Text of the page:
Striking Gold

Striking Gold

A photo essay. To view all 15 images, check out the email version.

Technically, it comes in leaves, crystals, plates and dust. Romantically, it comes in flowers, fingers, flames and suns. 

It’s California gold, now starring in California Gold, the newest exhibit at the Peabody Museum. Debuted last Saturday and featuring almost two dozen rare specimens alongside vintage tools of the gold trade—all on loan from a private collection—the one-case show illuminates not just historic methods California miners used to find, extract and assay gold but also, in accessible terms, the geological processes that positioned and shaped the gold those miners sought.

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Like its neighbors, the show’s centerpiece, nicknamed “Sonoran Sun,” emerged from cooling subterranean magma chambers beneath the Sierra Nevada mountains. Perhaps a foot across and fittingly molten in appearance, it’s a contrast to smaller examples bearing more geometric or crystalline features.

Richard Kissel, the museum’s director of public programs, marvels at the natural yet “sculptural” character of the exhibit’s precious contents. Stefan Nicolescu, the museum’s collections manager for mineralogy and meteoritics, says the quality and size of the specimens render the show “one of the most spectacular” displays of its kind “in the entire world.” Aiding the spectacle is the exhibit’s dramatic design and lighting—what museum director David Skelly describes as a “more modern way to display these sorts of objects.”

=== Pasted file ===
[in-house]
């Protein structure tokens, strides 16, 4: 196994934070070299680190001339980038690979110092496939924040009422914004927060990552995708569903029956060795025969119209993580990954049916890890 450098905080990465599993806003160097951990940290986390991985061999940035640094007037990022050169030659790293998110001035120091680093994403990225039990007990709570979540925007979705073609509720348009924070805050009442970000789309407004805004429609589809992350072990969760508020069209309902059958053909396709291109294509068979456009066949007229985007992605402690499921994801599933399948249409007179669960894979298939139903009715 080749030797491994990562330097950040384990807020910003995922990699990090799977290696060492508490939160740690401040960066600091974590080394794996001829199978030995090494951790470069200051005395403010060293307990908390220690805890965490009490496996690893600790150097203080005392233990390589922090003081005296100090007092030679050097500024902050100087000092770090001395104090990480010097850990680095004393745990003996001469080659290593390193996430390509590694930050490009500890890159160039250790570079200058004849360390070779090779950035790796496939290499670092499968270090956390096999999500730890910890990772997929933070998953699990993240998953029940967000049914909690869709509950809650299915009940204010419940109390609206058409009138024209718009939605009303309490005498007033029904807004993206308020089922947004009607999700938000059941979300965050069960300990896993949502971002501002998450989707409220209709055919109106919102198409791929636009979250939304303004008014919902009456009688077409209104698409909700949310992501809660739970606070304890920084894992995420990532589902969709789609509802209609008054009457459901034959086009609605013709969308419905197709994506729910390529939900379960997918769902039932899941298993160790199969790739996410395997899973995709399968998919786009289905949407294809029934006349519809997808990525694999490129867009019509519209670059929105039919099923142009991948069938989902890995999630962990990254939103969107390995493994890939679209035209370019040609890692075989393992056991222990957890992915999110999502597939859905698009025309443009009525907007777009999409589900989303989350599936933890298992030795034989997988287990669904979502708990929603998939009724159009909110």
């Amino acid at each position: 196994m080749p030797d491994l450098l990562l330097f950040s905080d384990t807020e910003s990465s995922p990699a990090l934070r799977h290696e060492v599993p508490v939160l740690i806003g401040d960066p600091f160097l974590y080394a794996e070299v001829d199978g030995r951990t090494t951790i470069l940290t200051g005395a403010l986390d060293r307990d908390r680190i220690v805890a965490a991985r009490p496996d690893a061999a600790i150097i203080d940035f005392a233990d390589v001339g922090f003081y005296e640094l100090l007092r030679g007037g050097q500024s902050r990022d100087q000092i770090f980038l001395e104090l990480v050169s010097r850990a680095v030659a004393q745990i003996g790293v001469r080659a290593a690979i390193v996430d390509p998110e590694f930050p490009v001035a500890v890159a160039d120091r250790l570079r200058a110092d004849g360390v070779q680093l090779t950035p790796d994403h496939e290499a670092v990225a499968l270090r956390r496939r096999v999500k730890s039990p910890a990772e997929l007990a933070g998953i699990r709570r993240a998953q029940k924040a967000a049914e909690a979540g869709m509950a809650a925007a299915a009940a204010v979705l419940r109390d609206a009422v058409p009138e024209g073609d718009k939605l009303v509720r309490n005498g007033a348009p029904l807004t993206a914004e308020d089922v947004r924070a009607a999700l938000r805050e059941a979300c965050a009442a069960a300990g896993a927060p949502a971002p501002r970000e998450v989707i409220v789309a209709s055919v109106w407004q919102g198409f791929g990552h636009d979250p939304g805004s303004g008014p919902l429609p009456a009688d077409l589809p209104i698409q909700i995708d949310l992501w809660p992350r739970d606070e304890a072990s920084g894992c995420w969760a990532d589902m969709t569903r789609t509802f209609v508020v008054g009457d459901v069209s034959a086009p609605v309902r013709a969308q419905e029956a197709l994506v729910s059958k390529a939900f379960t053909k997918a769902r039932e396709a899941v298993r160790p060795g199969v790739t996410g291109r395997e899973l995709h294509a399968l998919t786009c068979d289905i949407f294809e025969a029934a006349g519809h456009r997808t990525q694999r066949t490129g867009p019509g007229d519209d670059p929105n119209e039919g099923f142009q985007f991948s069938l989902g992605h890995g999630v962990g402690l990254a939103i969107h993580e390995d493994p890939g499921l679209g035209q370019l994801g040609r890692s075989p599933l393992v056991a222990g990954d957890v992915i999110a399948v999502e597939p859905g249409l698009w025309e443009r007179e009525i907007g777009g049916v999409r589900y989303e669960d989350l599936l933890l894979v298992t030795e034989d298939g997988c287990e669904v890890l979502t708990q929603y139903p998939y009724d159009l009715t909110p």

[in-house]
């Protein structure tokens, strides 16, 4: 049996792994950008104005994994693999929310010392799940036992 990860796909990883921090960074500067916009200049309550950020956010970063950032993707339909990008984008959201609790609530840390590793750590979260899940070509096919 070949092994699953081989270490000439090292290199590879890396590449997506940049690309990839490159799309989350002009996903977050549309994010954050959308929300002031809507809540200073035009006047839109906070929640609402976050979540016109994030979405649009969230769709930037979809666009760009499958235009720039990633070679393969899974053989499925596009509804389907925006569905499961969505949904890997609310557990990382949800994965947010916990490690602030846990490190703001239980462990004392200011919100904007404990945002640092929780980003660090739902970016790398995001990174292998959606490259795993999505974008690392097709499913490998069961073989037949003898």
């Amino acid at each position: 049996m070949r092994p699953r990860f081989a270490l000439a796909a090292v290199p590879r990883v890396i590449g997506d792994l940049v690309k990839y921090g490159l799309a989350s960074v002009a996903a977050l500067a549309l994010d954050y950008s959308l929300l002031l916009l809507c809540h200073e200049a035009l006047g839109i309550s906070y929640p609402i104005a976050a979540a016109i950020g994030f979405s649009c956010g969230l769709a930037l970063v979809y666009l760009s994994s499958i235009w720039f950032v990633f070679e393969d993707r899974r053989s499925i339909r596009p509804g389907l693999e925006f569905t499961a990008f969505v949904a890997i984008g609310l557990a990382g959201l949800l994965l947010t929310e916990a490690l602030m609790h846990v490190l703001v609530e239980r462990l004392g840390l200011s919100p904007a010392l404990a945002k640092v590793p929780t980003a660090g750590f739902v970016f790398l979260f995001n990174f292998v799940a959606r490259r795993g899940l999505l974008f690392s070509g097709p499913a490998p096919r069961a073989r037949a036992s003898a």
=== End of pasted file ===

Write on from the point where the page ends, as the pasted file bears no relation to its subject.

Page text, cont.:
In other words, at the Peabody Museum, the gold strikes you.

California Gold: Modern Marvels from the Golden State
Yale Peabody of Natural History – 170 Whitney Ave, New Haven (map)
Tues-Sat 10am-5pm, Sun noon-5pm | $13 for adults, $9 for seniors, $6 for kids
(203) 432-8987
www.peabody.yale.edu

Written and photographed by Dan Mims.

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Dan has worked for a couple of major media companies, but he likes Daily Nutmeg best. As DN’s editor, he writes, photographs, edits and otherwise shepherds ideas into fully realized feature stories, helped very much by a small team of dedicated contributors.

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